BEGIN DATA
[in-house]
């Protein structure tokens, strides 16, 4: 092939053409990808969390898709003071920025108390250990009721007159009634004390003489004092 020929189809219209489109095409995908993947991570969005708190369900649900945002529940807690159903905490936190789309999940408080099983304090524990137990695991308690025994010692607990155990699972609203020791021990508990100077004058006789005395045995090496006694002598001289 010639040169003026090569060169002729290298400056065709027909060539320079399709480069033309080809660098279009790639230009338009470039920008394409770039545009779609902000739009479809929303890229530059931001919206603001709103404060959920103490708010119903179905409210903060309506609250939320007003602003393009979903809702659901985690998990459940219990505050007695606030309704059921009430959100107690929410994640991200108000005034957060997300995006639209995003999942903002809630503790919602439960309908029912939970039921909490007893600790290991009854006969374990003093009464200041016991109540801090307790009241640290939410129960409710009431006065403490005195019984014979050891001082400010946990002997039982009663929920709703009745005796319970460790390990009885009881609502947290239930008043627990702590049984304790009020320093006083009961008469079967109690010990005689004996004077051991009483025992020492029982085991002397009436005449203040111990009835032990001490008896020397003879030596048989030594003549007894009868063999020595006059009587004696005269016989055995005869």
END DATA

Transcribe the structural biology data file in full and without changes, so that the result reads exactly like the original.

[in-house]
């Protein structure tokens, strides 16, 4: 092939053409990808969390898709003071920025108390250990009721007159009634004390003489004092 020929189809219209489109095409995908993947991570969005708190369900649900945002529940807690159903905490936190789309999940408080099983304090524990137990695991308690025994010692607990155990699972609203020791021990508990100077004058006789005395045995090496006694002598001289 010639040169003026090569060169002729290298400056065709027909060539320079399709480069033309080809660098279009790639230009338009470039920008394409770039545009779609902000739009479809929303890229530059931001919206603001709103404060959920103490708010119903179905409210903060309506609250939320007003602003393009979903809702659901985690998990459940219990505050007695606030309704059921009430959100107690929410994640991200108000005034957060997300995006639209995003999942903002809630503790919602439960309908029912939970039921909490007893600790290991009854006969374990003093009464200041016991109540801090307790009241640290939410129960409710009431006065403490005195019984014979050891001082400010946990002997039982009663929920709703009745005796319970460790390990009885009881609502947290239930008043627990702590049984304790009020320093006083009961008469079967109690010990005689004996004077051991009483025992020492029982085991002397009436005449203040111990009835032990001490008896020397003879030596048989030594003549007894009868063999020595006059009587004696005269016989055995005869």